Narwhals – Tusking

Narwhals – Tusking
Music
Ambiance: Narwhal song – CD 06.01.12-1

Monkeys pick nits off each other’s heads. Plenty of humans like a good back massage. And if you’re arctic whale? You rub tusks. I’m Jim Metzner and this is the Pulse of the Planet. The narwhal has a tusk that extends from its forehead. Narwhals have a practice scientists have dubbed “tusking,” in which two whales rub these 8-foot long tusks together. Dr. Martin Nweeia studies the narwhal.

“Tusking is a behavior where narwhal are seen with their tusks, usually above the water, although it can occur below the water as well. From talking to Inuit elders– who’ve probably had the most experience being around this whale-it really is gentle process. It’s not something that’s seen as a battle. Typically, that was seen in some of the more western viewpoint-type articles or literature or even lore. And, in terms of the value of tusking, it could be for multiple purposes. It could be sensing something; you know, the physical act of rubbing two tusks against each other could provide some sensation for these animals. The second thing, the whale may have this aspect as a way of brushing its teeth, or its tooth in this case. When tusks are looked at in nature, the high ridges-cause keep in mind, this is almost a ribbon that’s kind of wound together and there’s really high points to it and low valleys to it. The high points or the high parts of the ridges don’t really collect as much of the algae, and they look more clean. And, because of that, I have a feeling that when they tusk, they can actually clean these high ridge portions, which might help to expose some nerve endings. And that could be an appropriate way for the whale to, again, be cleaning the surface of this so it could act as a better sensor. You scratch my tusk, I scratch yours. Absolutely”

We’ll hear more about the narwhals in future programs. Pulse of the Planet is made possible by the National Science Foundation. I’m Jim Metzner.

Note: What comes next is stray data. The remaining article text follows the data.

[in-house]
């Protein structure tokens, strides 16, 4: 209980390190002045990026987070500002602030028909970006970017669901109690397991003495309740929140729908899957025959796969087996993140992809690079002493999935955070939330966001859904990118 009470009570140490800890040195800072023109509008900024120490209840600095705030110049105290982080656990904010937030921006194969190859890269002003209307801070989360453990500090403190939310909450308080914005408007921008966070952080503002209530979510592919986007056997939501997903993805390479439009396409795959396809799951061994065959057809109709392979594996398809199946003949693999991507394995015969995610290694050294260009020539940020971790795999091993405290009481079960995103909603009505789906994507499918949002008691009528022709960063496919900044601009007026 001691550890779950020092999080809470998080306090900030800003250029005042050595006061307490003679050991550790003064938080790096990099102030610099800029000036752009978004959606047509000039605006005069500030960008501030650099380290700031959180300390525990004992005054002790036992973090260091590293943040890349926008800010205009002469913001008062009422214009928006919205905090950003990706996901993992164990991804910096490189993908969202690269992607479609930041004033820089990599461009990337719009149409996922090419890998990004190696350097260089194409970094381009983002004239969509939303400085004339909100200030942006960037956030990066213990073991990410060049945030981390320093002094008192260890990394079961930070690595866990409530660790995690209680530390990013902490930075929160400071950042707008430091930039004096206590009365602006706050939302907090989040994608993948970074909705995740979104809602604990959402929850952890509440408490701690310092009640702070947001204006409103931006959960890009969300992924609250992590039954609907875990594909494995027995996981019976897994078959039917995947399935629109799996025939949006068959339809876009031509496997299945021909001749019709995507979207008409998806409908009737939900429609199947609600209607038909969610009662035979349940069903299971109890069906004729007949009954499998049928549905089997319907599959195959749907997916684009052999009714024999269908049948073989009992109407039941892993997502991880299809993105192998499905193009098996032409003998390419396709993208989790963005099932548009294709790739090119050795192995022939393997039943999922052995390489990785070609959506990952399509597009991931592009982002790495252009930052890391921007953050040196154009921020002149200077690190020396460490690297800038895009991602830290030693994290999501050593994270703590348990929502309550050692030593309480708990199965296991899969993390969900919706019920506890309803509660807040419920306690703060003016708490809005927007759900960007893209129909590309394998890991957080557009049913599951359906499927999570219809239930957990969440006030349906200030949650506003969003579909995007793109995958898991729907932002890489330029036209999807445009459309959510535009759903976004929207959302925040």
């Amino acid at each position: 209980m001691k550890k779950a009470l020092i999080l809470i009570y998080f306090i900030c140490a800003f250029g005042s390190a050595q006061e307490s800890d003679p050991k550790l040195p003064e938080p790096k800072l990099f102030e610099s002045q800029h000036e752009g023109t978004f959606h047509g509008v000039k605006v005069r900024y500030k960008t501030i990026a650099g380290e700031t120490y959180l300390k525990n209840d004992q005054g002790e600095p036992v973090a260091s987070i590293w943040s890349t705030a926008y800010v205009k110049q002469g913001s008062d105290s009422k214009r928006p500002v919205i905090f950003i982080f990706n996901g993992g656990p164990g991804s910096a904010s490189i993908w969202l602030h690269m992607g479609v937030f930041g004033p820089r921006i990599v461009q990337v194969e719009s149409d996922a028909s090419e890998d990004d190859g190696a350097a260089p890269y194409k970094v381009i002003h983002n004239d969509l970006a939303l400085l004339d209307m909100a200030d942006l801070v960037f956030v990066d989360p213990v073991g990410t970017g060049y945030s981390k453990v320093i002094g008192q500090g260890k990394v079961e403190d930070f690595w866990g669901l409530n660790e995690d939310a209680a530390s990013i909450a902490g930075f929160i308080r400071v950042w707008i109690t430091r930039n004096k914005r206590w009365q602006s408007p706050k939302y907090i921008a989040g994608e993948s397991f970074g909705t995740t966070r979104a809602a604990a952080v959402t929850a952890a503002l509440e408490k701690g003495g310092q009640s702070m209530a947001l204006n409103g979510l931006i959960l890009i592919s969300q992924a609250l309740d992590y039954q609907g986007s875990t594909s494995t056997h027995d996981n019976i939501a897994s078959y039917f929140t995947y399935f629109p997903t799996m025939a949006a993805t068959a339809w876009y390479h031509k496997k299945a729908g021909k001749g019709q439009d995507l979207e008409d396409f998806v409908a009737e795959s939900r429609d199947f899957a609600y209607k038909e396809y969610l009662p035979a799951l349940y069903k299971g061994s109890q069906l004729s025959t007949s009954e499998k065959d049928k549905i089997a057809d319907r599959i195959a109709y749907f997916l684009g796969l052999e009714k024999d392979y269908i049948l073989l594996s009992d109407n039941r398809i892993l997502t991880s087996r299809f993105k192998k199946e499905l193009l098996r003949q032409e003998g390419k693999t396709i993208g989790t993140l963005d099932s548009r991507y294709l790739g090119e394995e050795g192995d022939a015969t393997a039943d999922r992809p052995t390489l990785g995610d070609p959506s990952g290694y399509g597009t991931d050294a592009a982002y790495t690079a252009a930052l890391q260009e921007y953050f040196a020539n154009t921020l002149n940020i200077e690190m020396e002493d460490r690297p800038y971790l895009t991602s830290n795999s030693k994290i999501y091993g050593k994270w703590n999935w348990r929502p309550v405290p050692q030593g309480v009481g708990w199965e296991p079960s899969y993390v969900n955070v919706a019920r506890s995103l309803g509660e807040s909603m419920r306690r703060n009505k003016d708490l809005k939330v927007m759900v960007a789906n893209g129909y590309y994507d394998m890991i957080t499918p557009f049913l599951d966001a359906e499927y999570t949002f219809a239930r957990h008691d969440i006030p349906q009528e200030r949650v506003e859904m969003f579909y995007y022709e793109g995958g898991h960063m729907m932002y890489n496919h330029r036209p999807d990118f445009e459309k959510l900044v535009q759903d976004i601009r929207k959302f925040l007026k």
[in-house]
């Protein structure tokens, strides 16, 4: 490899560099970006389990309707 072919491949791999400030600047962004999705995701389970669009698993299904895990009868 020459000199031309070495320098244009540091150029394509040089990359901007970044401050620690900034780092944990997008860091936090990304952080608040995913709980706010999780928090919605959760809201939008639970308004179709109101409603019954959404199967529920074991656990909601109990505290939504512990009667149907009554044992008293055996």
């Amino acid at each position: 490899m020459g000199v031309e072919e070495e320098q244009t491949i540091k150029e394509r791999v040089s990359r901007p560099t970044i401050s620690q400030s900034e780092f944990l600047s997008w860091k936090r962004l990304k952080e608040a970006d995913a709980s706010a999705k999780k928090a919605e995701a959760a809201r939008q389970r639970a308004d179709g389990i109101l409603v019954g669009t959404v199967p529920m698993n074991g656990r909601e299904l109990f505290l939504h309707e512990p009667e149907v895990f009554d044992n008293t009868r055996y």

Narwhals - Tusking

Tooth cleaning or a nuzzle? Well, maybe both! It's the tusking behavior of the narwhal.
Air Date:03/28/2012
Scientist:
Transcript:

Narwhals - Tusking
Music
Ambiance: Narwhal song - CD 06.01.12-1

Monkeys pick nits off each other's heads. Plenty of humans like a good back massage. And if you're arctic whale? You rub tusks. I'm Jim Metzner and this is the Pulse of the Planet. The narwhal has a tusk that extends from its forehead. Narwhals have a practice scientists have dubbed "tusking," in which two whales rub these 8-foot long tusks together. Dr. Martin Nweeia studies the narwhal.

"Tusking is a behavior where narwhal are seen with their tusks, usually above the water, although it can occur below the water as well. From talking to Inuit elders-- who've probably had the most experience being around this whale-it really is gentle process. It's not something that's seen as a battle. Typically, that was seen in some of the more western viewpoint-type articles or literature or even lore. And, in terms of the value of tusking, it could be for multiple purposes. It could be sensing something; you know, the physical act of rubbing two tusks against each other could provide some sensation for these animals. The second thing, the whale may have this aspect as a way of brushing its teeth, or its tooth in this case. When tusks are looked at in nature, the high ridges-cause keep in mind, this is almost a ribbon that's kind of wound together and there's really high points to it and low valleys to it. The high points or the high parts of the ridges don't really collect as much of the algae, and they look more clean. And, because of that, I have a feeling that when they tusk, they can actually clean these high ridge portions, which might help to expose some nerve endings. And that could be an appropriate way for the whale to, again, be cleaning the surface of this so it could act as a better sensor. You scratch my tusk, I scratch yours. Absolutely"

We'll hear more about the narwhals in future programs. Pulse of the Planet is made possible by the National Science Foundation. I'm Jim Metzner.